How to Put Your Heart in a Happy Place with Music
By Sandy Schroeder
Most of us pay attention when the health of the heart comes up, but we may be missing one of the simplest ways to boost our heart’s health.
Julie Corliss, executive editor of Harvard Heart Letter, says researchers have found music may actually help boost heart health as it sparks a mood. Think of your favorite upbeat tunes. Now imagine your heart moving to that beat and smiling!
Many different studies have shown how music alters the brain to boost the heart. Here are some of the things music can do.
- Relax arteries to improve blood vessel function
- Keep people exercising longer on treadmills or stationary bikes
- Ease anxiety in heart attack survivors
- Restore normal heart rate and blood pressure levels more quickly
- Reduce pain and anxiety after heart surgery
How This Works for You
The pleasurable effects of music actually may do some specific things to help your heart at home and at work.
- Trigger release of brain chemicals to make you feel motivated
- Control heartbeat rate and respiration
- Lower the heart and breathing rate and blood pressure
- Ease pain, stress and worries
Choose Your Music
You may want to have your music available throughout the day whenever you need to let go of stress or get motivated. Researchers tell us there is no other stimulus that engages the brain as completely as music. You may just listen, sing, or play an instrument to get all of the benefits.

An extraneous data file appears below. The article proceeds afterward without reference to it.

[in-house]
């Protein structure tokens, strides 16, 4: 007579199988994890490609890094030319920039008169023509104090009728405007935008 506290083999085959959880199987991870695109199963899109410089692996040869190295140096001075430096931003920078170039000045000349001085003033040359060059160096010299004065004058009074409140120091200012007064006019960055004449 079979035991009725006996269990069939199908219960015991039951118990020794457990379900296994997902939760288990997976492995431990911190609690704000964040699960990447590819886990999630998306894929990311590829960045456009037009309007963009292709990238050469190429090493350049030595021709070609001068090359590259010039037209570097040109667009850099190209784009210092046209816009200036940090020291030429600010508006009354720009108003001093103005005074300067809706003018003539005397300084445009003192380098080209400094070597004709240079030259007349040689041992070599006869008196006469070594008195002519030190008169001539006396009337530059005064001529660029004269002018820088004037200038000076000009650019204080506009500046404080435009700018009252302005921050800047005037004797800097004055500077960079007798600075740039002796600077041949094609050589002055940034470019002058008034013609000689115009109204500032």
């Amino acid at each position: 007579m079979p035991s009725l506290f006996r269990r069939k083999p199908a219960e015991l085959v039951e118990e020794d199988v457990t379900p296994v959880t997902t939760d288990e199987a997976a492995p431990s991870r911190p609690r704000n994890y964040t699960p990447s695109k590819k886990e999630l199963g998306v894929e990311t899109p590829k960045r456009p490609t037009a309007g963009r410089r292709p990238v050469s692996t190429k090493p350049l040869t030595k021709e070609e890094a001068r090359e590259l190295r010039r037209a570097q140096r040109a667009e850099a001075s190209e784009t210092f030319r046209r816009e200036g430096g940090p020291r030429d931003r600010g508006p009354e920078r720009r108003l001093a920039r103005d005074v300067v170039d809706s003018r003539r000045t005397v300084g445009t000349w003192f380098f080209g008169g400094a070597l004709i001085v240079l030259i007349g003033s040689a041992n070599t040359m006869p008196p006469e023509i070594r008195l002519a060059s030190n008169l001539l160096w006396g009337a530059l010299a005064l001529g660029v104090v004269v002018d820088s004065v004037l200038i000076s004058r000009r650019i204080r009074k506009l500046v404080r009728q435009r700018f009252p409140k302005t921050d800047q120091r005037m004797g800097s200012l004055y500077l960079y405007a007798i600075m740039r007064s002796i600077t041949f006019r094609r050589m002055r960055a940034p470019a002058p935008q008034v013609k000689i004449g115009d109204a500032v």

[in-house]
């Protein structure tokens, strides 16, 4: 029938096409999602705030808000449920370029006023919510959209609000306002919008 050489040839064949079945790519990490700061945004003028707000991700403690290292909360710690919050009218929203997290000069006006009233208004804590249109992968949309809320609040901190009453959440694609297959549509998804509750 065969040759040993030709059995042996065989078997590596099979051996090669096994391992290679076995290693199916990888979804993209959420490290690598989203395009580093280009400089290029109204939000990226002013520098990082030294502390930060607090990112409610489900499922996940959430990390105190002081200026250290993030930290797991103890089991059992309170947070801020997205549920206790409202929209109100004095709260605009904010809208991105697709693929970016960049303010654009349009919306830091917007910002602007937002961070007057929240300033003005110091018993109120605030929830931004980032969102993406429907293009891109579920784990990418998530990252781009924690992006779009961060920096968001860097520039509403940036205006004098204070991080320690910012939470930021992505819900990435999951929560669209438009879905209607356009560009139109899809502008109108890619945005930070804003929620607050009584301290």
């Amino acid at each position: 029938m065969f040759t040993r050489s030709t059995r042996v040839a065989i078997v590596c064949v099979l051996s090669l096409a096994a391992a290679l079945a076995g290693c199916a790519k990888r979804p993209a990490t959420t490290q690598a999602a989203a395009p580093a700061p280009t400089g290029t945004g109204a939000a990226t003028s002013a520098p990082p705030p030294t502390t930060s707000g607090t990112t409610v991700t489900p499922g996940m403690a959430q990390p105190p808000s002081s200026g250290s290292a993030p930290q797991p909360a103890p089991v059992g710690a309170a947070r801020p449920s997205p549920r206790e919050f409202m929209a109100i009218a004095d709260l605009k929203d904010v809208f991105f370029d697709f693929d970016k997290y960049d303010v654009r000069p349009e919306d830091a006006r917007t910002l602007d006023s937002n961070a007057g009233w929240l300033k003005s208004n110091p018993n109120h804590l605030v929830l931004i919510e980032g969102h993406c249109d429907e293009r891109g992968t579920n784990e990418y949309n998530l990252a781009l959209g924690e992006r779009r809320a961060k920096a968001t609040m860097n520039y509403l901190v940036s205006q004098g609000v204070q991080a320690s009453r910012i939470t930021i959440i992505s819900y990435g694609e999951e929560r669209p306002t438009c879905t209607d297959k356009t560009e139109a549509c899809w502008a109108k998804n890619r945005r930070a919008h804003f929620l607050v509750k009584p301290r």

Enjoy your music on your own as you head out for a walk, or at home when you entertain friends and family. Nothing sets the mood faster than music. My yoga instructor is a master at this. She starts the class with a soft background of jazz, and then moves on through an assortment of instrumental selections as we move through the poses. As we concentrate on movement and breath, the music helps us stay focused. Finally, at the end of class, as we all move into corpse pose, flat on our backs, she plays another soft closing selection. I can’t imagine the class working without these selections.
To make music work for you, keep some on hand wherever you go and watch what happens. It’s hard not to smile when your favorite tunes come on.
Just make sure the music fits you. Researchers tested two groups using rock and classical music, and then switched the selections. Not surprising, when their favorite rock or classical selections were played, participants relaxed and their body responded with lowered pulse and blood pressure. However, the benefits soon disappeared when they were exposed to unfamiliar music.
As long as the music suits you, the effects should all be good, assuming you keep the decibel level in a safe range.
To learn more about your health, wellness, and fitness, see your local chiropractor at The Joint Chiropractic in Goodyear, Ariz.